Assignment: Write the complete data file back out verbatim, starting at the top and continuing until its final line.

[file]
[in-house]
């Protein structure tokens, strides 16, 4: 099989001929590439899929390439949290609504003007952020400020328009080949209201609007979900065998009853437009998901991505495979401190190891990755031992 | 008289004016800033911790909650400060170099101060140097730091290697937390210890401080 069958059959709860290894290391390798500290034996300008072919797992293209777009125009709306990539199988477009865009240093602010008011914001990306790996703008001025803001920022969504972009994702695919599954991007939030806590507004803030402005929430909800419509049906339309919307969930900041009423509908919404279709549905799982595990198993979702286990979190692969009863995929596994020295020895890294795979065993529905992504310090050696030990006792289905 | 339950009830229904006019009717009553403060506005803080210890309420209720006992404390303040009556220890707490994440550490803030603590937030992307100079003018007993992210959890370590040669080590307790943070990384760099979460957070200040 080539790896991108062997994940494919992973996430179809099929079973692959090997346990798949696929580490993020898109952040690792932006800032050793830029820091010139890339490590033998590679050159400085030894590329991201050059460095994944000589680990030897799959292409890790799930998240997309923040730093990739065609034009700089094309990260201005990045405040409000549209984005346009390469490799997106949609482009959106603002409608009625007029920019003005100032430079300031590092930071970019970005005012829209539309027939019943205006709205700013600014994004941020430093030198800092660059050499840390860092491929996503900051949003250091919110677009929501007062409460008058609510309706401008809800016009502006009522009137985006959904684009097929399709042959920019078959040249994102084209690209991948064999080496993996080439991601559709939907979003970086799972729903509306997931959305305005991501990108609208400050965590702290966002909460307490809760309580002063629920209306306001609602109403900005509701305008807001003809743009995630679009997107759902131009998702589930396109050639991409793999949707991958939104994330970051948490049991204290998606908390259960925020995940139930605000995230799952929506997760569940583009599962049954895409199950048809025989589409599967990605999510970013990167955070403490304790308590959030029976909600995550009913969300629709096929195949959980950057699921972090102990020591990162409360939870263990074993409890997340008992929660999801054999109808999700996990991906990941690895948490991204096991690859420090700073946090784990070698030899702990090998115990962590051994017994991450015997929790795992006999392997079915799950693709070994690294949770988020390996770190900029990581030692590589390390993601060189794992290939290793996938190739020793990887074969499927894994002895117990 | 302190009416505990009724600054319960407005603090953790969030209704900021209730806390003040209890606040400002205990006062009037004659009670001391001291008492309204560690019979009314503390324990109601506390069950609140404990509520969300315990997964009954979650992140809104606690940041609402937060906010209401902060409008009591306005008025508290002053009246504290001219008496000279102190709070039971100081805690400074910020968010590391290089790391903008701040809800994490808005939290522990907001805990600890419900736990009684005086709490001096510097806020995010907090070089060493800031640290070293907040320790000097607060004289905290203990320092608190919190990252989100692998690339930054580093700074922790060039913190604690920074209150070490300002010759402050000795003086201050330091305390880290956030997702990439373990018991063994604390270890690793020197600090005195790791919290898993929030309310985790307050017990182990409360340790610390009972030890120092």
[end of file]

[in-house]
């Protein structure tokens, strides 16, 4: 099989001929590439899929390439949290609504003007952020400020328009080949209201609007979900065998009853437009998901991505495979401190190891990755031992 | 008289004016800033911790909650400060170099101060140097730091290697937390210890401080 069958059959709860290894290391390798500290034996300008072919797992293209777009125009709306990539199988477009865009240093602010008011914001990306790996703008001025803001920022969504972009994702695919599954991007939030806590507004803030402005929430909800419509049906339309919307969930900041009423509908919404279709549905799982595990198993979702286990979190692969009863995929596994020295020895890294795979065993529905992504310090050696030990006792289905 | 339950009830229904006019009717009553403060506005803080210890309420209720006992404390303040009556220890707490994440550490803030603590937030992307100079003018007993992210959890370590040669080590307790943070990384760099979460957070200040 080539790896991108062997994940494919992973996430179809099929079973692959090997346990798949696929580490993020898109952040690792932006800032050793830029820091010139890339490590033998590679050159400085030894590329991201050059460095994944000589680990030897799959292409890790799930998240997309923040730093990739065609034009700089094309990260201005990045405040409000549209984005346009390469490799997106949609482009959106603002409608009625007029920019003005100032430079300031590092930071970019970005005012829209539309027939019943205006709205700013600014994004941020430093030198800092660059050499840390860092491929996503900051949003250091919110677009929501007062409460008058609510309706401008809800016009502006009522009137985006959904684009097929399709042959920019078959040249994102084209690209991948064999080496993996080439991601559709939907979003970086799972729903509306997931959305305005991501990108609208400050965590702290966002909460307490809760309580002063629920209306306001609602109403900005509701305008807001003809743009995630679009997107759902131009998702589930396109050639991409793999949707991958939104994330970051948490049991204290998606908390259960925020995940139930605000995230799952929506997760569940583009599962049954895409199950048809025989589409599967990605999510970013990167955070403490304790308590959030029976909600995550009913969300629709096929195949959980950057699921972090102990020591990162409360939870263990074993409890997340008992929660999801054999109808999700996990991906990941690895948490991204096991690859420090700073946090784990070698030899702990090998115990962590051994017994991450015997929790795992006999392997079915799950693709070994690294949770988020390996770190900029990581030692590589390390993601060189794992290939290793996938190739020793990887074969499927894994002895117990 | 302190009416505990009724600054319960407005603090953790969030209704900021209730806390003040209890606040400002205990006062009037004659009670001391001291008492309204560690019979009314503390324990109601506390069950609140404990509520969300315990997964009954979650992140809104606690940041609402937060906010209401902060409008009591306005008025508290002053009246504290001219008496000279102190709070039971100081805690400074910020968010590391290089790391903008701040809800994490808005939290522990907001805990600890419900736990009684005086709490001096510097806020995010907090070089060493800031640290070293907040320790000097607060004289905290203990320092608190919190990252989100692998690339930054580093700074922790060039913190604690920074209150070490300002010759402050000795003086201050330091305390880290956030997702990439373990018991063994604390270890690793020197600090005195790791919290898993929030309310985790307050017990182990409360340790610390009972030890120092």